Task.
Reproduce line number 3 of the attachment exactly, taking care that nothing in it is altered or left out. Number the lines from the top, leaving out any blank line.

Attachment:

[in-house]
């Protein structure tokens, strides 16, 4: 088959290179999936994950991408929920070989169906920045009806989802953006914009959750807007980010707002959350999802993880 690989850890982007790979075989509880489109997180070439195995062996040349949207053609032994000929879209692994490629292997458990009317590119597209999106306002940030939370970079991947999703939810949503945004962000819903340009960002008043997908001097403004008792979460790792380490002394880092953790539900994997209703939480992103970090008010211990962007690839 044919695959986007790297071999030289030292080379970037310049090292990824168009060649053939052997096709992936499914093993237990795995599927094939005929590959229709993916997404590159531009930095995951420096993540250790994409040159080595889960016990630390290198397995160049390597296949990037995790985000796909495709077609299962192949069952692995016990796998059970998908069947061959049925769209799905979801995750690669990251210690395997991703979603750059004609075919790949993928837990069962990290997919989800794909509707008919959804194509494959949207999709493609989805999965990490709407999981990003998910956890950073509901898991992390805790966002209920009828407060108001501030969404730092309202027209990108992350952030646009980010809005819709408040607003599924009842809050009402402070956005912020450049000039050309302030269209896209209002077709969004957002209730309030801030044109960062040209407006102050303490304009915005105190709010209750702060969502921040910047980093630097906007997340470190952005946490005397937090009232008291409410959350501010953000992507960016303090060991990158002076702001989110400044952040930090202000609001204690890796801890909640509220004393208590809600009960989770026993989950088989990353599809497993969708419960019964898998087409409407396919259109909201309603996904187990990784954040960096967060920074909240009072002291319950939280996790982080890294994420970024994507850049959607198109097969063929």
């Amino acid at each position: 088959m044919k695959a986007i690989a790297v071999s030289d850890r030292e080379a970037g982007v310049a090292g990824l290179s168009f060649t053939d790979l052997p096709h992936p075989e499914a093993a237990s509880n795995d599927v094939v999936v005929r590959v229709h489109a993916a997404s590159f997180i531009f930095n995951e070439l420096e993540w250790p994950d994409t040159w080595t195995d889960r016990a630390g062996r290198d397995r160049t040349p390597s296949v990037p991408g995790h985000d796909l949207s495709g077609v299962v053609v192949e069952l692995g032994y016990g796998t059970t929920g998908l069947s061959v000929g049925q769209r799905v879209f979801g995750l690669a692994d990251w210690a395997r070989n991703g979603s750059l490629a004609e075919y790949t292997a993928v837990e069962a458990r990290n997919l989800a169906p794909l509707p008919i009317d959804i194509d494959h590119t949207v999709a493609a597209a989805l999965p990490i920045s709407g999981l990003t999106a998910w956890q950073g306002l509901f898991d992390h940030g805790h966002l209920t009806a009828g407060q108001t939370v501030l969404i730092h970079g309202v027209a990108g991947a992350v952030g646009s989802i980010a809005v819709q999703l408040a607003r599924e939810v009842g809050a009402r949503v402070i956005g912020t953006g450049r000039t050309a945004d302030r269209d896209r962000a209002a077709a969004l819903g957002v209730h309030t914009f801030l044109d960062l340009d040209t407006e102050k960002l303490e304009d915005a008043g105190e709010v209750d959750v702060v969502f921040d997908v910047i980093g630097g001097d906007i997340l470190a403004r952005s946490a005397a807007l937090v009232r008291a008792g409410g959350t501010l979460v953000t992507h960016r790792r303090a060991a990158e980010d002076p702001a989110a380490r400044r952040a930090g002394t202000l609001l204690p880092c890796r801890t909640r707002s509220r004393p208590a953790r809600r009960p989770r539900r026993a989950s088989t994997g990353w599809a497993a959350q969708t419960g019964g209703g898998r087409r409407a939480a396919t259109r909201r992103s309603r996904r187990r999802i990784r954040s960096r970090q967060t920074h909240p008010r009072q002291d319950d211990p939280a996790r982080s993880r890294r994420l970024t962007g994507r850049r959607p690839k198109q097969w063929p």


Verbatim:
């Amino acid at each position: 088959m044919k695959a986007i690989a790297v071999s030289d850890r030292e080379a970037g982007v310049a090292g990824l290179s168009f060649t053939d790979l052997p096709h992936p075989e499914a093993a237990s509880n795995d599927v094939v999936v005929r590959v229709h489109a993916a997404s590159f997180i531009f930095n995951e070439l420096e993540w250790p994950d994409t040159w080595t195995d889960r016990a630390g062996r290198d397995r160049t040349p390597s296949v990037p991408g995790h985000d796909l949207s495709g077609v299962v053609v192949e069952l692995g032994y016990g796998t059970t929920g998908l069947s061959v000929g049925q769209r799905v879209f979801g995750l690669a692994d990251w210690a395997r070989n991703g979603s750059l490629a004609e075919y790949t292997a993928v837990e069962a458990r990290n997919l989800a169906p794909l509707p008919i009317d959804i194509d494959h590119t949207v999709a493609a597209a989805l999965p990490i920045s709407g999981l990003t999106a998910w956890q950073g306002l509901f898991d992390h940030g805790h966002l209920t009806a009828g407060q108001t939370v501030l969404i730092h970079g309202v027209a990108g991947a992350v952030g646009s989802i980010a809005v819709q999703l408040a607003r599924e939810v009842g809050a009402r949503v402070i956005g912020t953006g450049r000039t050309a945004d302030r269209d896209r962000a209002a077709a969004l819903g957002v209730h309030t914009f801030l044109d960062l340009d040209t407006e102050k960002l303490e304009d915005a008043g105190e709010v209750d959750v702060v969502f921040d997908v910047i980093g630097g001097d906007i997340l470190a403004r952005s946490a005397a807007l937090v009232r008291a008792g409410g959350t501010l979460v953000t992507h960016r790792r303090a060991a990158e980010d002076p702001a989110a380490r400044r952040a930090g002394t202000l609001l204690p880092c890796r801890t909640r707002s509220r004393p208590a953790r809600r009960p989770r539900r026993a989950s088989t994997g990353w599809a497993a959350q969708t419960g019964g209703g898998r087409r409407a939480a396919t259109r909201r992103s309603r996904r187990r999802i990784r954040s960096r970090q967060t920074h909240p008010r009072q002291d319950d211990p939280a996790r982080s993880r890294r994420l970024t962007g994507r850049r959607p690839k198109q097969w063929p």